Preparing for Options Expiration

This is a somewhat unusual post for me at this blog, but there is a reason for it.  Some of you may know that I have been trading options since 1999 and have a site called Options Dude.  Well, I decided that I will be letting that site expire in February.  There are several reasons for this:

  1. I originally meant it to be a static site, and I am finding that I prefer a blogging type format for interaction and communication.  I like to share information and teach.  It is difficult to know if that information is being understood or to answer questions in a static format.
  2. It was my first attempt at my own site so I went with Weebly.  It was a reaction to the initial Google algorithm change which I needed to do, but I was afraid of self-hosting and WordPress.  I now know that to be foolish, but at the time, it seemed reasonable.
  3. Related to number two, I think the site is somewhat ugly and my options (no pun intended) are limited.  Not that Cash Flow Mantra is great looking, but there are many more design options with this blog and many opportunities for improvement.
  4. It is losing money.  It costs $40 for the name and hosting.  With my current hosting at HostGator, I would only need to buy the domain name and can have many blogs over which to amortize that cost.  It seems like a no-brainer to bring all sites under one umbrella.

So, instead of maintaining a totally separate site, I will be posting more about options and my trading techniques here.  Now, on to the meat of the post.

Options Expiration

Options expire on the third Saturday of the month, but trading ends at 4 pm on the third Friday, so I need to modify my positions by that time.  Most of you are probably unaware that I own put options on all of the stocks in my retirement accounts.  I also will sell covered calls on many of those positions to pay for the puts.  I know that it may be a little confusing now so feel free to ask questions in the comment section.  I may address more of this in future posts.

I am trying to make a transition to holding more dividend paying stocks and will be making this transition.  On those positions that look profitable, I will let those go.  Otherwise, I will be holding and making the necessary adjustments to purchase puts, buy back and sell calls and set myself up for the December expiration cycle.  Right now, it looks like I will be able to add some dividend stocks, but we will have to see what the day holds.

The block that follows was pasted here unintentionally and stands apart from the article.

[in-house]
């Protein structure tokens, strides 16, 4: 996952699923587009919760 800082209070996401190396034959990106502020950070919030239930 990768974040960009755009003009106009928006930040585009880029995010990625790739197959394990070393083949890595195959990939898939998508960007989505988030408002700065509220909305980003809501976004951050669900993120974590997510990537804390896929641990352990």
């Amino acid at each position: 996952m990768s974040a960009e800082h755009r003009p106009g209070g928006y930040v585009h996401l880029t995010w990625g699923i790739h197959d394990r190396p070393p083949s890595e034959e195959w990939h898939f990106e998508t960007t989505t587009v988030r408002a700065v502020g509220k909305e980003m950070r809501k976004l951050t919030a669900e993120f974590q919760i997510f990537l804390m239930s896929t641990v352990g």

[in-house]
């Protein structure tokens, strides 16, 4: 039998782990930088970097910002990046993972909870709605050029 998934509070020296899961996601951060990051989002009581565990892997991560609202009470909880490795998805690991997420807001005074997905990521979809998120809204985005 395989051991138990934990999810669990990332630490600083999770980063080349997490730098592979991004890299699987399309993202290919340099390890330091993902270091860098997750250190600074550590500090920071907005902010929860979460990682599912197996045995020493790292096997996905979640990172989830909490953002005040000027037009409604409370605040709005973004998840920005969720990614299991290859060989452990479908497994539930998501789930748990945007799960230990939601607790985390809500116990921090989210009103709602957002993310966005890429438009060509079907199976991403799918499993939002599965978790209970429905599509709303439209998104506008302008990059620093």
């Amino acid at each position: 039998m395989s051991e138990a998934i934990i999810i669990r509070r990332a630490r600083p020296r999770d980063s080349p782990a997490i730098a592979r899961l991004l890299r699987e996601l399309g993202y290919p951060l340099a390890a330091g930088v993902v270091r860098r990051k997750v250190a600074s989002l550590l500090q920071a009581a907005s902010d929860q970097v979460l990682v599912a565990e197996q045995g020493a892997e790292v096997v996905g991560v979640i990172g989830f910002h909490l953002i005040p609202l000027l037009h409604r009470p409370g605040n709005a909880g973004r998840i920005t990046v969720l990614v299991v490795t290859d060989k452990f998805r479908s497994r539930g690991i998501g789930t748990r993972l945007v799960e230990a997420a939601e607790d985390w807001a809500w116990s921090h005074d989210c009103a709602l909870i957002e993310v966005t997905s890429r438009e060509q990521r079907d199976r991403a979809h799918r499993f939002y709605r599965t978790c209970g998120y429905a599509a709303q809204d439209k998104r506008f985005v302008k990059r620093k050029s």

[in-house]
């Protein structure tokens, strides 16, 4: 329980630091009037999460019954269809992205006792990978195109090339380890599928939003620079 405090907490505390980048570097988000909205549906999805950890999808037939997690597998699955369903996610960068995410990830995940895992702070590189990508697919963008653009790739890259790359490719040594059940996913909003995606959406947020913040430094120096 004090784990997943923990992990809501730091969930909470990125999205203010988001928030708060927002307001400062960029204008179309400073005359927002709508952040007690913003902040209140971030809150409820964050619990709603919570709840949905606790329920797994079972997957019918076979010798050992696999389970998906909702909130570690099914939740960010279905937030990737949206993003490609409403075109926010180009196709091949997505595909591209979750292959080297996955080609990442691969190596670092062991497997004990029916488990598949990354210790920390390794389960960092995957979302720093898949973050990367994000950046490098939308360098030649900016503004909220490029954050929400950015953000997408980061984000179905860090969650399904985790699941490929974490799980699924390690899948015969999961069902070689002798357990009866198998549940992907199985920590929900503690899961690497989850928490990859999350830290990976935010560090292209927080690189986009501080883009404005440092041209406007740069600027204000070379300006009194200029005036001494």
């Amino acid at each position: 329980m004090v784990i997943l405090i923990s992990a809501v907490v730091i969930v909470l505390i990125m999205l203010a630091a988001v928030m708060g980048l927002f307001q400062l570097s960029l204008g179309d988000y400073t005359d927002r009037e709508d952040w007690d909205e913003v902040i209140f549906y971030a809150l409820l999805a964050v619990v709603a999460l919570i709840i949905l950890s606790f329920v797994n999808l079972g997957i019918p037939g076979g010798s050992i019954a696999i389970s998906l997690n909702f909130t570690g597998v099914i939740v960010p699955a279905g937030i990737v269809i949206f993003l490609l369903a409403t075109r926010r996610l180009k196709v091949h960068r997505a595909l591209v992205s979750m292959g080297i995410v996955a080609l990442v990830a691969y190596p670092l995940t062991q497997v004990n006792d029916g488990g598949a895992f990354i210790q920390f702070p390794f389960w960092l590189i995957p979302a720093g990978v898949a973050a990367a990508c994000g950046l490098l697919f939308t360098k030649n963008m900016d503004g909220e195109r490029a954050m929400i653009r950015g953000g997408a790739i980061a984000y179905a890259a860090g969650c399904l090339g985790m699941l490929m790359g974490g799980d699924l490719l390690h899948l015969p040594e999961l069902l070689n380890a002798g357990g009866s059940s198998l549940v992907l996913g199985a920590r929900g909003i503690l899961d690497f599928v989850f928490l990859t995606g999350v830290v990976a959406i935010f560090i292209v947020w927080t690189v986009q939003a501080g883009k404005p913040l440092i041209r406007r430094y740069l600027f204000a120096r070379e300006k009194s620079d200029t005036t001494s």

Silver Wheaton Trade

As one specific example, I will share what I have been doing with Silver Wheaton stock.  This is a stock that I first purchased in December of 2009.  I ended up selling out completely in February of this year and bought back shares.  My initial purchase on February 22, 2011 was at $39.72 per share basis.  Since that time by buying puts and selling calls, my basis has changed to be $38.99 as I write this.  I try to leave some shares available to participate in any rally and although I am not exactly pleased with the results over the last 9 months, I must say that it is better than buy and hold.

I had thought about replacing Silver Wheaton (SLW) but with the recent change in dividend policy which will triple the dividends paid, I think I will continue to hold.  The yield will only be about 1%, but the company plans to devote 20% of cash flow to paying dividends.  I would expect that with continued strength in the silver market and weakness in paper currencies, dividends will be fairly safe so I will hold for now.  This increase will help meet my goal of increased dividends.  More on that later.

Downward Pressure

As I write this early Friday morning, the market took a big tumble yesterday.  The gold and silver market was hit as well.  I am not sure that any of my calls will be exercised although futures are up at the moment.  It is hard to say what will happen since volatility is high.  Be that as it may, I will simply see what sells and what doesn’t.  Whatever is left, will have calls sold against them for December and thus begins another cycle.  The key is being patient.

Readers:  How are you investing in this volatile market?  What are you buying and selling?

 

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